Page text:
Sometimes it’s not easy. It takes too long to reach a decision about something. Now, for instance, we are discussing how we will participate in the presidential election. It’s a discussion that we started in February, and it still doesn’t have an end. So, sometimes it takes long, but that’s the way we get it to be very democratic, and once we make a decision at this level, then we try to let everybody know about the decision and the ideas. After that, everybody just maintains the decision and takes action according to the decisions.

MST Is a Social Movement, and Will Remain One

MST is a social movement, and that’s what we decided we will be, at least for the next years. For us, we won’t become a party, and our expectation is that other forces from Brazilian society will build a party where we can put our strengths together. As MST, we decided that we are a social movement.

Of course, we have to negotiate. Perhaps the Zapatistas are much more radical. They decided not to negotiate with the government. We negotiate with the government, but we believe that our role is to also be in the streets and out of the state so we can make pressure and create some small transformations. Although we believe that if we want to end the capitalist system, we need to, in fact, destroy the state and build another way of power, we don’t have the strength to do that, so we will stay as a social movement.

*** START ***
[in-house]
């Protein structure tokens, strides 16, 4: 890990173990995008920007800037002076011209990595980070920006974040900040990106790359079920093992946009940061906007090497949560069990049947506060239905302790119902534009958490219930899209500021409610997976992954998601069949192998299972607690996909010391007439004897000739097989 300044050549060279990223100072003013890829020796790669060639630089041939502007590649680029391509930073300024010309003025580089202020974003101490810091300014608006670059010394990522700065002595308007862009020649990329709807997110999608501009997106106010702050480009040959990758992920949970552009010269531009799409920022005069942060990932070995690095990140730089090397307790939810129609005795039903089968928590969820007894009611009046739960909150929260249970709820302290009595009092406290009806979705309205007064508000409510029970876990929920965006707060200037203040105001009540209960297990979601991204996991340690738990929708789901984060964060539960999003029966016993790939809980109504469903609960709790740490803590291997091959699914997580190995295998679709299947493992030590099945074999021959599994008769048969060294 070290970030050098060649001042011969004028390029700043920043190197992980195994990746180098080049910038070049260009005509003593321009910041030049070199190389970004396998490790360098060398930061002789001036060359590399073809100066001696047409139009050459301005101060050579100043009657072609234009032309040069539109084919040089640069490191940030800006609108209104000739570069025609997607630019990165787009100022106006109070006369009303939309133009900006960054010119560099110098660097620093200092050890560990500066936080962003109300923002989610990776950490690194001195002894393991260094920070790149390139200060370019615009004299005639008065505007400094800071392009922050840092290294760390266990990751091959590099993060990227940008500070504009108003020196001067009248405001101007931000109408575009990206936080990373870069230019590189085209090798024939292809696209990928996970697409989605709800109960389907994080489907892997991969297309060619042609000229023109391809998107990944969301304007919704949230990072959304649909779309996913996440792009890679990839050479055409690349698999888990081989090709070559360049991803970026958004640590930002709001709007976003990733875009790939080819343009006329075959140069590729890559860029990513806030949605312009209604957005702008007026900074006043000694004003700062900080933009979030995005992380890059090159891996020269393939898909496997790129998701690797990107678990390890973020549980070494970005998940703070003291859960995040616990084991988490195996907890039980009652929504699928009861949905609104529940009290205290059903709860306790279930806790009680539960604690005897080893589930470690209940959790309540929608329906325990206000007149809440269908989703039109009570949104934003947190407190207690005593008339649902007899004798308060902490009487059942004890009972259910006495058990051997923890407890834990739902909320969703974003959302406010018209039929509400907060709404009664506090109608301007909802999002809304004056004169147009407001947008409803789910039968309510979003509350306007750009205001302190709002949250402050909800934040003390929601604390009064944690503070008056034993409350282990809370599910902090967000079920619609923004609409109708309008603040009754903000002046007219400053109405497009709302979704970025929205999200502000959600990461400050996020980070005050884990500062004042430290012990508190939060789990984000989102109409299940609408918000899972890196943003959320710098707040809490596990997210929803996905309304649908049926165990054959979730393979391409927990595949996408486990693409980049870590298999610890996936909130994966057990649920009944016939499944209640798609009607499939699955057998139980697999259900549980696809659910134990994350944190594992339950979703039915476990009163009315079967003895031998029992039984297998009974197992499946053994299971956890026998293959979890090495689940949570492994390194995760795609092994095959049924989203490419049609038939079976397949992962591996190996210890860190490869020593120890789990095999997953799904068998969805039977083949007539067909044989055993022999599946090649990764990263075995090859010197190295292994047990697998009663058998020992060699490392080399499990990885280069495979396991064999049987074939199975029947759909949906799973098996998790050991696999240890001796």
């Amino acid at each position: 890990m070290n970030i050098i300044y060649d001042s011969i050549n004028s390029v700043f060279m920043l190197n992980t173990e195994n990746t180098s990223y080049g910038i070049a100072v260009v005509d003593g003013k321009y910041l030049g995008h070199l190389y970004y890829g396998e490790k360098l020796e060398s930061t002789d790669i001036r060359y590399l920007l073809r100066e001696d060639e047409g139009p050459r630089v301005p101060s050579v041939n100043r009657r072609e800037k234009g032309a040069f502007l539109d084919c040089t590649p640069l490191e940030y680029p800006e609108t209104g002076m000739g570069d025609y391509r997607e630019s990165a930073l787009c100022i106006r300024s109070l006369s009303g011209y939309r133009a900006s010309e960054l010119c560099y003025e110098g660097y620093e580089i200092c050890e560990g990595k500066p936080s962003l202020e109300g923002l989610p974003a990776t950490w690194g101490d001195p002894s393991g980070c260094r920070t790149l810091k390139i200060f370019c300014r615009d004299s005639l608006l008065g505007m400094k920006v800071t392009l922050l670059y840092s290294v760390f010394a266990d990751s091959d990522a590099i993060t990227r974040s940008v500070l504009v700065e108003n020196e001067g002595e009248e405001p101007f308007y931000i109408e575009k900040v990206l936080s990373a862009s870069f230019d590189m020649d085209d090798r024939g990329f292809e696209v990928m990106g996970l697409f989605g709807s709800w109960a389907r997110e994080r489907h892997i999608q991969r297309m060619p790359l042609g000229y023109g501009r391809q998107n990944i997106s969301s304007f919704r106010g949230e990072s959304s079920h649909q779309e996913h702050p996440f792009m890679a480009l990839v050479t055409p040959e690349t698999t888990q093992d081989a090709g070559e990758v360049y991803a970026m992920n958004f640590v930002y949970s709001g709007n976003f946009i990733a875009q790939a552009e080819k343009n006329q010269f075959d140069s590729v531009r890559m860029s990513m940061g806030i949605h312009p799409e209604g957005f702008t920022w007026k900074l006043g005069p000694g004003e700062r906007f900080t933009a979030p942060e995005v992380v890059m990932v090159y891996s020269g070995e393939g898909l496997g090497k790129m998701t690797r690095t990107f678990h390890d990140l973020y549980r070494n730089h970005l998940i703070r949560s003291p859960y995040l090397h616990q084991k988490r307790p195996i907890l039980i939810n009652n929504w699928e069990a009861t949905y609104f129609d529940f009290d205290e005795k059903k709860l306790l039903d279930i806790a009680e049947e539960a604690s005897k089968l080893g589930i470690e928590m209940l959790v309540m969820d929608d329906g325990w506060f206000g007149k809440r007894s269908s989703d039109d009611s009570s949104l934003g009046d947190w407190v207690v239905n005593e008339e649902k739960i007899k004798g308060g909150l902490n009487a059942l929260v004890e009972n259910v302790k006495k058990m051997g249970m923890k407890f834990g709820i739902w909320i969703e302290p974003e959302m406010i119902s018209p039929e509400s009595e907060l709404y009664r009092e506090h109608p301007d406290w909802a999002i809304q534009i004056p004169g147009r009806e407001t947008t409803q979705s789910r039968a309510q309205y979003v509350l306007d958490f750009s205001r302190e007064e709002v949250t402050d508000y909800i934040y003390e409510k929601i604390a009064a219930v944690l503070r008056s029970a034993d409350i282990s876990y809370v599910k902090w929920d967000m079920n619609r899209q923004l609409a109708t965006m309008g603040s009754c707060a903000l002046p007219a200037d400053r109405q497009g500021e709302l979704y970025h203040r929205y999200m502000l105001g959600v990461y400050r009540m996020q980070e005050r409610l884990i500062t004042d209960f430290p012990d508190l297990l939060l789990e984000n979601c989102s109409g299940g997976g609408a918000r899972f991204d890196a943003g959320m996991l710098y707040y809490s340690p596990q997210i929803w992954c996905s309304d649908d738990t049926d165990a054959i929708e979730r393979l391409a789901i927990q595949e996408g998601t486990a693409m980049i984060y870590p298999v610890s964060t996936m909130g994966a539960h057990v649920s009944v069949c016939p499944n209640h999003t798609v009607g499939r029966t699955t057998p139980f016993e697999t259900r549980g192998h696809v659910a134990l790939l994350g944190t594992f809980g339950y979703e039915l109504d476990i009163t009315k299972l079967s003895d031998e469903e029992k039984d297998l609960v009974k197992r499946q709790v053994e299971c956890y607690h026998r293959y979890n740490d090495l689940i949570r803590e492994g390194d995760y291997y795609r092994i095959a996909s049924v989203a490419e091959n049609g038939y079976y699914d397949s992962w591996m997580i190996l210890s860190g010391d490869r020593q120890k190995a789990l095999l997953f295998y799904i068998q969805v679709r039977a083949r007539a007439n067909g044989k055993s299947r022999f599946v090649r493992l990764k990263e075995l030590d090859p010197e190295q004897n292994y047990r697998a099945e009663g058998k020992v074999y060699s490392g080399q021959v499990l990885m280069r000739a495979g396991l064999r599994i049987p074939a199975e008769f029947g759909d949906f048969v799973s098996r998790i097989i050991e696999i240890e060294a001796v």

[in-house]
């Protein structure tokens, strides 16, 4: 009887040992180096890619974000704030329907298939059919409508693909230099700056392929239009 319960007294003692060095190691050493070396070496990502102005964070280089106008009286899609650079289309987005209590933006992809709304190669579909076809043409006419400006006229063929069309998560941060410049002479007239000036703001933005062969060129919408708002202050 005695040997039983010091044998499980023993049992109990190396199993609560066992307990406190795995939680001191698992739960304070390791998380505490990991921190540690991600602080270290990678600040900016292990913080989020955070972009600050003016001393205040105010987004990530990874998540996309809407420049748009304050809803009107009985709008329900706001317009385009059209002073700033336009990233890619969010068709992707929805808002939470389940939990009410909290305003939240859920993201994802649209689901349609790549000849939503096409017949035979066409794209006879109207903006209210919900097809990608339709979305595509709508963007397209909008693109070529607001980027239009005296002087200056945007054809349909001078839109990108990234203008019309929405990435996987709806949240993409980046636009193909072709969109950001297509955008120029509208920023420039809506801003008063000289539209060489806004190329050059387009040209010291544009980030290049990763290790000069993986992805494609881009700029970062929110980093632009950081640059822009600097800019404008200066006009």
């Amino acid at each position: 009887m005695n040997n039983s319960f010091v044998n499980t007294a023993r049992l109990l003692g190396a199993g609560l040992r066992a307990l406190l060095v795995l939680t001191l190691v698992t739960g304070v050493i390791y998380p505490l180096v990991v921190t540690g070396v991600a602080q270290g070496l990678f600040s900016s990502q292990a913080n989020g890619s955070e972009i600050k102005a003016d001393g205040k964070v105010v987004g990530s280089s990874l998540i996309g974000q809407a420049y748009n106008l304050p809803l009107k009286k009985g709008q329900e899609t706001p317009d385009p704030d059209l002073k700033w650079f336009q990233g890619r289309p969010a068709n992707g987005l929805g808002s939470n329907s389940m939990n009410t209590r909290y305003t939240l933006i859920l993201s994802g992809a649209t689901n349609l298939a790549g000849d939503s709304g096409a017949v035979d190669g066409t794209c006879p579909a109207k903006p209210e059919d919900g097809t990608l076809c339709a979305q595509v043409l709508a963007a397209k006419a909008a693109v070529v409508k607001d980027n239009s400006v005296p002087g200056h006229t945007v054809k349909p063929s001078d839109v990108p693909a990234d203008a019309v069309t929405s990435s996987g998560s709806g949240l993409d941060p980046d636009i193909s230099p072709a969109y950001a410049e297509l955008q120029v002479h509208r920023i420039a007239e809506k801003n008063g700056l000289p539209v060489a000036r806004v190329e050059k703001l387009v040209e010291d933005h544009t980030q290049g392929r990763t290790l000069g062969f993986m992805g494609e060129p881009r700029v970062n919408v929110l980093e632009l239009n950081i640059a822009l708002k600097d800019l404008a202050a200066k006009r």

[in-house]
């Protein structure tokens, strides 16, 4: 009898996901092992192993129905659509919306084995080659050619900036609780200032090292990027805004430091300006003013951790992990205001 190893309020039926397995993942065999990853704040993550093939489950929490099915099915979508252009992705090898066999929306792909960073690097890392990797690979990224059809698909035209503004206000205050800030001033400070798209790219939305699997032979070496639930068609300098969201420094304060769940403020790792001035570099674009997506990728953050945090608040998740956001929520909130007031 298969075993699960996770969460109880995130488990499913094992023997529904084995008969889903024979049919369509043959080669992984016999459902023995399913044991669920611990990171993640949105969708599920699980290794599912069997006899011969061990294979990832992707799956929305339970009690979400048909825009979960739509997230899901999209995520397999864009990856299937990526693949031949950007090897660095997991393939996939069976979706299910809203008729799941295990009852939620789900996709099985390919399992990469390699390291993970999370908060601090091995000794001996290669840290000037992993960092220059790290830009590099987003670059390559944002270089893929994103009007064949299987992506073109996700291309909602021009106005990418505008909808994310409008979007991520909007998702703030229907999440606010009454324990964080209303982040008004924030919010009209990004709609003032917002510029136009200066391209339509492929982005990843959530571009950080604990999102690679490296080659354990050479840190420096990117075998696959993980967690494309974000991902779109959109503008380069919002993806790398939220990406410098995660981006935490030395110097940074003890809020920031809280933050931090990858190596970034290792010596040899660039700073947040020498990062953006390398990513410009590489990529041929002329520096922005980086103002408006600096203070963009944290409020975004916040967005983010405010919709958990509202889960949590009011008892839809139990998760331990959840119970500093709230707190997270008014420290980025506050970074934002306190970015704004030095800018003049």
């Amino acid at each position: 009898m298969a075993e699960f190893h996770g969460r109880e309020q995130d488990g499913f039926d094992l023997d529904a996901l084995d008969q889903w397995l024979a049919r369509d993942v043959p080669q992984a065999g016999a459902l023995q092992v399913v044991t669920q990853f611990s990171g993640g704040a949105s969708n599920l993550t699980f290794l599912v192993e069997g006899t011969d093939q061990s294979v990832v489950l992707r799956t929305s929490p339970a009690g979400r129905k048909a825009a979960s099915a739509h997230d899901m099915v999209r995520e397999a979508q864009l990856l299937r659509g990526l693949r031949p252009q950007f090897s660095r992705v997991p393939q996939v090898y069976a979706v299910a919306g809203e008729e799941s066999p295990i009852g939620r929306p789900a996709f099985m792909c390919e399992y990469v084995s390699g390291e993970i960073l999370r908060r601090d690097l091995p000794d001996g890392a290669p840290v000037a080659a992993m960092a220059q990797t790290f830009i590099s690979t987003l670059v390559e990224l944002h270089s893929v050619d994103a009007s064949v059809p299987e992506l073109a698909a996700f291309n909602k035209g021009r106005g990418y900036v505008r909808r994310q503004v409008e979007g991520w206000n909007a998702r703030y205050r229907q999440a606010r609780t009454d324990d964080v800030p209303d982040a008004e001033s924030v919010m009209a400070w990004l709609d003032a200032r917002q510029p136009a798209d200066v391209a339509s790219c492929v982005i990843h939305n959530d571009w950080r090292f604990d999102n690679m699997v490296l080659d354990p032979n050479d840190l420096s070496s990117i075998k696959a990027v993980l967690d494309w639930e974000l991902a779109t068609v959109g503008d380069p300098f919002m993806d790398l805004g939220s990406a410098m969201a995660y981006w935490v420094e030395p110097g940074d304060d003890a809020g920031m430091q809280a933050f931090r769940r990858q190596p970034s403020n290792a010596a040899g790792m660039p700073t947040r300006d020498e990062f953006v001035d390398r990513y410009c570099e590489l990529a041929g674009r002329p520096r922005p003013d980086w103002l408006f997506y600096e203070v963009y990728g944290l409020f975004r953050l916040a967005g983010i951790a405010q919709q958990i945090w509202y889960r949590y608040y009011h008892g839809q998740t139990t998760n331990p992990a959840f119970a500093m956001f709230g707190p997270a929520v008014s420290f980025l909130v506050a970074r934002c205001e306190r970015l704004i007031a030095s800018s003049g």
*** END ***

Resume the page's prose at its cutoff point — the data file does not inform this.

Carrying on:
There’s a lot of problems in Brazil and people are starting to move a little bit, but still in a very individual way. Last year there were a lot of mobilizations in the street in Brazil, but they weren’t organized by the working class or the organized groups in the society. They were more like individuals that feel things are not okay, but they don’t have a proposal or a way to change the situation. They want to do more than just go to the streets that day to change it.